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Hicks planning to put Liverpool cash into US franchises


Liverpool's owners Tom Hicks and George Gillett watch their defeat to Manchester United at Anfield back in December

Liverpool's owners Tom Hicks and George Gillett watch their defeat to Manchester United at Anfield back in December

Liverpool's owners Tom Hicks and George Gillett watch their defeat to Manchester United at Anfield back in December

Liverpool fans' growing antipathy towards their club's co-owner Tom Hicks, who is close to strengthening his position at Anfield through refinancing the debt he incurred in buying the club, will be increased by the revelation of a US interview in which the American said that he intended to plough profits from the club into his US sports franchises.

Prospective suitor Dubai International Capital was waiting to see if the level of opposition against Hicks and his partner George Gillett before last night's home match with Aston Villa might make Gillett any keener to sell up. But the hard bargain being driven by Hicks is illustrated in a video interview with the Major League Baseball (MLB) website which deals with the fears expressed by fans of his Texas Rangers baseball and Dallas Stars ice hockey franchises, that the £218m American Anfield takeover last February would damage their own clubs.

"People are worried that I might take money away from the [Texas] Rangers [Hicks' baseball franchise] to go to Liverpool," Hicks said. " But it is just the reverse. Liverpool is going to throw off lots of extra money which, if I choose to, I can use for the Rangers or the [Dallas] Stars [ice hockey team]."

The interview was broadcast six months ago and Hicks' words were clearly aimed at pacifying American fans, but they will dismay Liverpool supporters, who turned out in numbers last night to voice distaste for the Americans, who seem almost certain to restructure their debt through a new £350m arrangement before any deal with DIC.

Despite persistent reports of an imminent formal bid from DIC, there were no developments on a potential buyout yesterday and the Arab consortium now seems to be playing a waiting game. It has not ruled out Gillett showing a willingness to sell up, thus forcing Hicks to follow suit. But sources in Liverpool suggest that the refinancing is a near certainty this week and that would make the club a far less attractive proposition to Dubai.

Contrary to reports, a meeting between DIC and Royal Bank of Scotland, with whom the Americans are restructuring their debt, has not taken place and will not do so today either.

It was revealed yesterday that Hicks intends to appear at the SoccerEx event in London in April, which hardly suggests that he is planning to move out of the sport any time soon.

The interview also provides a sense of how Hicks – whose Dallas Stars, purchased for $84m (43m), are now worth an estimated $254m – sees his sports franchises as business commodities. When he bought the Stars, he said, they were "a lousy franchise, playing in a crumbling arena... so I figured I could change all that; put them in a new arena, make them worth a lot more money and sell it and make money, because I'm a businessman. What I didn't count on was that I fell in love with hockey."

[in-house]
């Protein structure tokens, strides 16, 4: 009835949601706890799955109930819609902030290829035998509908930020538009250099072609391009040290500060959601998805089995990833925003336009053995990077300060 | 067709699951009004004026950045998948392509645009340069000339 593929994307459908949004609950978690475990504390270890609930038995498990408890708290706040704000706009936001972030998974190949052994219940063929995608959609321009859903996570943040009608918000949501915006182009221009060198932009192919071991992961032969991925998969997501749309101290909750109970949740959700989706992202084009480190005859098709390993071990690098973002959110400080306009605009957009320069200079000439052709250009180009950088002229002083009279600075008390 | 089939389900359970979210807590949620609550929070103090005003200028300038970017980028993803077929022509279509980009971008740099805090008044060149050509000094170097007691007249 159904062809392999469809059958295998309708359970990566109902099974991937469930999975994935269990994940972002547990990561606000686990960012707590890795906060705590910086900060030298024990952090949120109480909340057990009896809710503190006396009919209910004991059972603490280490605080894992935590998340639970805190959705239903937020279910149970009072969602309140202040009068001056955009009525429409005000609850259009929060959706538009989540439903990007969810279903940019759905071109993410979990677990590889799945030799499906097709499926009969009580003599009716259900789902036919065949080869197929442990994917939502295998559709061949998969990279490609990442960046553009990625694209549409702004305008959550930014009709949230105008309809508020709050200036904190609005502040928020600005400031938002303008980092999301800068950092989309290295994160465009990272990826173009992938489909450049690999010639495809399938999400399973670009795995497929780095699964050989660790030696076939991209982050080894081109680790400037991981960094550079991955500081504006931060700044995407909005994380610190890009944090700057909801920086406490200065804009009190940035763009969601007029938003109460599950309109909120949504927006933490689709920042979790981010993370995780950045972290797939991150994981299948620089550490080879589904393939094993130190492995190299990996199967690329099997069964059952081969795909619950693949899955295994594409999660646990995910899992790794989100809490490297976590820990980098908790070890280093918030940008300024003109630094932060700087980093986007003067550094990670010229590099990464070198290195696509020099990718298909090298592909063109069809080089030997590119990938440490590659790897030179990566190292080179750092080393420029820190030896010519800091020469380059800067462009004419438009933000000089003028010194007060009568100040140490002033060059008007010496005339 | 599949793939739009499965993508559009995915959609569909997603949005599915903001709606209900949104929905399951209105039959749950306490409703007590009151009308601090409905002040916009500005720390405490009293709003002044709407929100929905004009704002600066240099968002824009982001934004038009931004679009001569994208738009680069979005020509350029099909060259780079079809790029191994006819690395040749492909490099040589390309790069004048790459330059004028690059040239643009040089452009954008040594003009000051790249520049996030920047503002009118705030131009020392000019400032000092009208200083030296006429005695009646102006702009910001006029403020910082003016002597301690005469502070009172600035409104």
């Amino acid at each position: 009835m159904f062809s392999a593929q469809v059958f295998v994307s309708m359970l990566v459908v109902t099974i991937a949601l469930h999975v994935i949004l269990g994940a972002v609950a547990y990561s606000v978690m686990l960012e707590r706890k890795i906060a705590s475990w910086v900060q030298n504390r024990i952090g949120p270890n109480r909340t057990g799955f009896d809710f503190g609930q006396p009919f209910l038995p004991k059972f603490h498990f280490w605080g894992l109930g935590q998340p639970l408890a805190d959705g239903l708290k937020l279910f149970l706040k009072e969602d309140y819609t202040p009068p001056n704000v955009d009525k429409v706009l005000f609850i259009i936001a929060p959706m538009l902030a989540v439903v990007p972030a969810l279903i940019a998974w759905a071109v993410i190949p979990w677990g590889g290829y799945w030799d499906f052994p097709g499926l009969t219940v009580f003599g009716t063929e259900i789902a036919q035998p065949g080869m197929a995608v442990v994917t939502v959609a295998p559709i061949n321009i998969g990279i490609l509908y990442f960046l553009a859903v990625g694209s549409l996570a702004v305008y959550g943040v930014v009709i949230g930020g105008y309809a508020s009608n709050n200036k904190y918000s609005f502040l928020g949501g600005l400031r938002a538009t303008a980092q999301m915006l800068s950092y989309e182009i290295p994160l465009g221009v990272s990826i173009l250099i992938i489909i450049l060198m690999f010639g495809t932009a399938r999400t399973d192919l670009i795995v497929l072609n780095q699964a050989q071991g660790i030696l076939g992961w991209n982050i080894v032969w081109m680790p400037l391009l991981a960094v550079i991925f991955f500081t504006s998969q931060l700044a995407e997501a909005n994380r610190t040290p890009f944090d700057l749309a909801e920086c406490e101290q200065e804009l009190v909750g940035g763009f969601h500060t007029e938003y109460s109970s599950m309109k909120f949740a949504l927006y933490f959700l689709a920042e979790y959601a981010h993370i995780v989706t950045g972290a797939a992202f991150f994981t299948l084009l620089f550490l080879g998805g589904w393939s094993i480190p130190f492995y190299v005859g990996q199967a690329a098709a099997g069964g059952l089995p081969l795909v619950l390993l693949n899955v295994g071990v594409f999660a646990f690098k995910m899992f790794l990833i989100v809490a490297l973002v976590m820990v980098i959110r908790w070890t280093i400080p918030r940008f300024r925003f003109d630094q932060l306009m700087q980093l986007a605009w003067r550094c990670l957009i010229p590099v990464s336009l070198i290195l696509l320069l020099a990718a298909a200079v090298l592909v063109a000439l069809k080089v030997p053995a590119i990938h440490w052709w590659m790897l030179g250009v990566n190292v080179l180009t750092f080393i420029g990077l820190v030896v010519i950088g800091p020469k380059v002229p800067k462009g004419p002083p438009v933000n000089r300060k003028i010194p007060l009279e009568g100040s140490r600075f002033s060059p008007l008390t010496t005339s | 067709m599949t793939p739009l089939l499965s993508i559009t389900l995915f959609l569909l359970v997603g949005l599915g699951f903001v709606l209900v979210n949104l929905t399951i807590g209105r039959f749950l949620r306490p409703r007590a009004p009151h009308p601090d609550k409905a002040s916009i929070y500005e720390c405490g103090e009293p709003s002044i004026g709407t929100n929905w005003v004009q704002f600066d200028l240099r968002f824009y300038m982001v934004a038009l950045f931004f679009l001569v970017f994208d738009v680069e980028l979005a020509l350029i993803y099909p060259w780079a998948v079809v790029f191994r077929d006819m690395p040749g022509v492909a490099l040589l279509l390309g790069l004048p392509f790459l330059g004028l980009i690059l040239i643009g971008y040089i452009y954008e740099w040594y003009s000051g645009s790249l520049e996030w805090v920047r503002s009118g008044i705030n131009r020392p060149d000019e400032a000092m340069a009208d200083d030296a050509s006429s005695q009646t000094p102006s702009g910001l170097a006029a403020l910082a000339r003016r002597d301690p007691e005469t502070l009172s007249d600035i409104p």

The angry Merseyside response to Hicks' revelation that he had approached Jürgen Klinsmann about the manager's job will hardly have left him " in love" with Liverpool and DIC may also find encouragement in Hicks' saying in the interview that he finds partisan Liverpool fans an alien entity. "There's a difference between American fans and not just European but UK," he tells MLB. "Liverpool football fans are on a different planet but God bless 'em they're proud of it."

The Liverpool hierarchy clearly relishes the prospect of investment by DIC, the investment arm of the Dubai government, which sources suggest is ready to issue sovereign bonds, allowing Liverpool's debt to be taken on by the Dubai state. DIC "would be welcomed by many on Merseyside," a senior Liverpool source said.

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But DIC has so far failed to come close to a sum of money for Liverpool which would satisfy Hicks and Gillett, with a figure of £300m understood to have been rejected out of hand. Some financiers believe that even this represents the very top end of Liverpool's value, in view of the fact that £250m is needed for the redevelopment of the stadium.

Professor Tom Cannon, Dean of Buckingham University Business School and a long-time observer of the Merseyside football scene, said that if the costs of the stadium redevelopment, plus £50m for players, was factored in, the £300m valuation would make Liverpool more expensive than Manchester United or Arsenal and twice as expensive as Chelsea. "Liverpool have never made big profits – Manchester United have made big profits – but what is there apart from trophy cabinets?" he said "And trophy cabinets don't pay interest charges."

It is unclear whether the knock-on effect on the US stock market of the biggest fall in UK shares since 11 September may affect the Americans' position in any way. It was a bank holiday in America yesterday, but share prices on the Dow Jones seem certain to fall sharply today.

In Liverpool, the rancour felt for the Americans was voiced by the Reclaim the Kop group yesterday. "The fans want them out, unconditionally," said the group's Kevin Sampson. "The moment they confirmed our worst misgivings and admitted they'd been plotting to oust Benitez, they may as well have started saddling the horses. That's it. They are finished here."